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Lecture 8

CHYS 2P15 Lecture Notes - Lecture 8: Panic Disorder, Nanny, Noam Chomsky

Child and Youth Studies
Course Code
Dawn Zinga

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Reflecting on Instruction:
Throughout this course, I have learned many skills and became more comfortable in my
ability to work with children in the future. My placement has given me insight into just how much
work goes into working with kids, but also how much of a payoff there is. Children never fail to
make my day brighter, and by making them happy, it in turn makes you happy. Especially in a
setting like the one that I had, where I was working with children who came from broken families
and financial difficulties, seeing these children happy and having fun was a great thing to see. I
am sad to be leaving my placement, but I hope that I left a good impact on the kids and the
facilitators, just as they have for me.
Reflecting on Exploration Opportunities:
For the Developmental Lens, I decided to analyze the video “Language Design - Noam
Chomsky.” This video focused on language, and how it is unique to humans which is very
strange. In the video, Noam Chomsky talks about how on a surface level, different languages of
the world look very different. However, regardless of the fact that someone who speaks English
would not be able to understand someone who speaks Spanish, that english speaker would still
be able to recognize that it is in fact a language and not just randomized sounds. Children and
youth enjoy making their “own secret languages” for fun with their friends, however to someone
walking by on the street, this would be just a series of sounds. It is very intriguing that this is the
case. In a course I took in first year, intro to Linguistics (LING 1F94), we discussed this very fact
that Chomski is discussing in the video. Our professor showed us a recording of someone
saying a sentence with all auditory speech pieces taken out. All the recording had left was a
series of odd beeps and sounds that were almost robotic. She played this recording for the
entire class, and we all had to take guesses at what the sentence was. Every single person in
our class guessed the sentence correctly. From a series of beeps and robotic noises, we were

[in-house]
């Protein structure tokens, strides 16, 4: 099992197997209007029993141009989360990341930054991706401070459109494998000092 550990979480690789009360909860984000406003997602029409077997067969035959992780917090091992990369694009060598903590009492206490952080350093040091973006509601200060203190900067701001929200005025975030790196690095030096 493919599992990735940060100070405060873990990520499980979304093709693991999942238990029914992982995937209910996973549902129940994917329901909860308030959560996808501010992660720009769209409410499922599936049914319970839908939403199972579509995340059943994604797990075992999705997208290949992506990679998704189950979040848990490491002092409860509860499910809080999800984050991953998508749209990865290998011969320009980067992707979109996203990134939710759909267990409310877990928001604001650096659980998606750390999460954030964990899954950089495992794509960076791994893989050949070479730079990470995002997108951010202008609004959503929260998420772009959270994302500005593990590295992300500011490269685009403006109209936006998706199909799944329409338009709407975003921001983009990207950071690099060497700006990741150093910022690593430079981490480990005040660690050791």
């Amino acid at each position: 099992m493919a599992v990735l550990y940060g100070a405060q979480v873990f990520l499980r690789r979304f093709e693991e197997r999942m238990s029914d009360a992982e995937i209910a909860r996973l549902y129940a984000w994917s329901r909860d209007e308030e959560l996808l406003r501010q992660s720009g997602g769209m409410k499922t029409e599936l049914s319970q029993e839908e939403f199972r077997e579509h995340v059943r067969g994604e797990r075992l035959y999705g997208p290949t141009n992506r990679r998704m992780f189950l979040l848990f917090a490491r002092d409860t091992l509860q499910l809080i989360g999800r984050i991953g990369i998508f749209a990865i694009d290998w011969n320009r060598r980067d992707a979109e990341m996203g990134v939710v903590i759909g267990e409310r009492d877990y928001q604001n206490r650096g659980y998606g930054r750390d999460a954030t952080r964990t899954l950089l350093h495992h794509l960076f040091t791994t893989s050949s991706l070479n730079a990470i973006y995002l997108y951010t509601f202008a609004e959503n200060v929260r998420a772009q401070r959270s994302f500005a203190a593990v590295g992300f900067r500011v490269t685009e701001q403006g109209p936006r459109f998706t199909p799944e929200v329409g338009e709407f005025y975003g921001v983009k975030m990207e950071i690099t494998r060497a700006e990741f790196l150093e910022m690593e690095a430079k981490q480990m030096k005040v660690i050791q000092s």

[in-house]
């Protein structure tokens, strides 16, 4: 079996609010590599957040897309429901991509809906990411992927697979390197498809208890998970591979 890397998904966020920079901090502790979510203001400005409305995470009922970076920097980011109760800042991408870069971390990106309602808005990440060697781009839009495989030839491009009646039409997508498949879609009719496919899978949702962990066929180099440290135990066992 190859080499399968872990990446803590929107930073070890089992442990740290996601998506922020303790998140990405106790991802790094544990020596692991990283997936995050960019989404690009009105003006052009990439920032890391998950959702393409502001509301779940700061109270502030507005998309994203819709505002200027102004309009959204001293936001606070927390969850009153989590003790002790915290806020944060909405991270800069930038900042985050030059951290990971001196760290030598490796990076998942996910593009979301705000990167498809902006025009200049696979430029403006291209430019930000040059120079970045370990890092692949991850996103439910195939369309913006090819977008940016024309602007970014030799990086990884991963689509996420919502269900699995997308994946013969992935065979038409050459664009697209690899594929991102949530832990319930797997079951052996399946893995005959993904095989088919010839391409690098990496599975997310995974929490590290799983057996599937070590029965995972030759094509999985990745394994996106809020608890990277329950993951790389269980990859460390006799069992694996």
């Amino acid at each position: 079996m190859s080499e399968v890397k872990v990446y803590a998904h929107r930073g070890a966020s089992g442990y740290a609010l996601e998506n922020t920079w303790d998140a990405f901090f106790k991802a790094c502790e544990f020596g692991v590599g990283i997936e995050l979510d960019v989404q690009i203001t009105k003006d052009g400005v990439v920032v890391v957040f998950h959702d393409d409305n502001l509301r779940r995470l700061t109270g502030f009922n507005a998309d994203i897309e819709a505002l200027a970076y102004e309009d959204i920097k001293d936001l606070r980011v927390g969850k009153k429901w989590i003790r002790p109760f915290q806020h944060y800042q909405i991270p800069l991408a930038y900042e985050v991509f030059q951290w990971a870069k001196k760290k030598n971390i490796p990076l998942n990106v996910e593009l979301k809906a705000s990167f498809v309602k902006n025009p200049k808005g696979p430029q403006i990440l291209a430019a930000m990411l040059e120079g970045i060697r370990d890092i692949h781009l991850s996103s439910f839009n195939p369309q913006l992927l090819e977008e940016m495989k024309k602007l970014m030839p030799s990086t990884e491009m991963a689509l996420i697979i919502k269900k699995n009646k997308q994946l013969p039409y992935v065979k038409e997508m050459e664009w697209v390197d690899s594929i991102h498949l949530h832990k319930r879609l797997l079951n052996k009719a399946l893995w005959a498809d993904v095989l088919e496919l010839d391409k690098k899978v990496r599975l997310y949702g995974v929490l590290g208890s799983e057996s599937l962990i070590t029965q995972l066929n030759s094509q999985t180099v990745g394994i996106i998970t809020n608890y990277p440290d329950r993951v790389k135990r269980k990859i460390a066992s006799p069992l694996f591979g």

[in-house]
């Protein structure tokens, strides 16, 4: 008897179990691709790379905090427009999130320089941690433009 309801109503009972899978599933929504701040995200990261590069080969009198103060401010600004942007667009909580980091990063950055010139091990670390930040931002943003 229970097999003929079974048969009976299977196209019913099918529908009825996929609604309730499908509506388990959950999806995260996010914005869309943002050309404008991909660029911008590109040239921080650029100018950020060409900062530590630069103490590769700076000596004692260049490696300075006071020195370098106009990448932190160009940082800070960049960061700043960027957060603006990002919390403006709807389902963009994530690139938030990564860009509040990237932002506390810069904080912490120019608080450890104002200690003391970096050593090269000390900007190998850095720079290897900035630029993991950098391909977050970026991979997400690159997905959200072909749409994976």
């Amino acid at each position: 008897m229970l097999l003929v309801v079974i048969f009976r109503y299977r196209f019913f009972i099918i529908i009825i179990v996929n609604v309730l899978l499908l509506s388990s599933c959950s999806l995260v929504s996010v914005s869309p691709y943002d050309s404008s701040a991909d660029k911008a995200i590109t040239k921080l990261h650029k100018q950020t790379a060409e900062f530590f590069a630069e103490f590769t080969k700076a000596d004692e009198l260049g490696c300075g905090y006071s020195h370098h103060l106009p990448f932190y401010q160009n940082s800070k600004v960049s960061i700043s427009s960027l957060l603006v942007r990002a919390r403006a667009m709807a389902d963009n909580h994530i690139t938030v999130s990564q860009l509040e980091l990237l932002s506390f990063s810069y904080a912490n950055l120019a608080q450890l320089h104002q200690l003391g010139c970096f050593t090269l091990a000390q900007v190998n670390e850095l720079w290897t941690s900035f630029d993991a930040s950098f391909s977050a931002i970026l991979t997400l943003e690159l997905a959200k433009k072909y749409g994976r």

still able to recognize speech. This made me realize that language is truly a very unique
phenomenon. In that class I also learned that children during certain ages of their life, have a
capacity for language. If that child is put around an English speaking mother, a French speaking
father, and a Spanish speaking nanny, that child will easily be able to learn those different
languages. Once that age period is over, the child has a lessened capacity for learning
languages. I found that very intriguing.
For the Exceptionalities Lens, I chose the video “How Autism Freed Myself.” This video
is a Ted Talk by Rosie King, who has been diagnosed with autism. In the video she talked a lot
about stereotypes that have been created about people with autism and the disorder itself. For
example, she says that her brother who also has autism does not speak, but she however loves
to talk. She says that people with autism are seen as being smart in math and science, but there
are also people with the disorder who love to be creative. In this video Rosie tries to challenge
these stereotypes and she attempts to open people’s minds to different ways of thinking about
autism. I liked her explanation about how society labels adjectives such as “extraordinary,
amazing, fantastic,” etc as great compliments, however everyone strives to be “normal.” She
questions why would someone strive to be extraordinary and unique but “normal” at the same
time. Some people get bullied because they are not “normal” or they are different or unique.
Some people don't want to be friends with the autistic girl. I see this a lot in society, especially in
myself. You want to achieve greatness, and be the best you can be, and ultimately better than
anyone at certain tasks and activities. However, you want to achieve this in a way that deems
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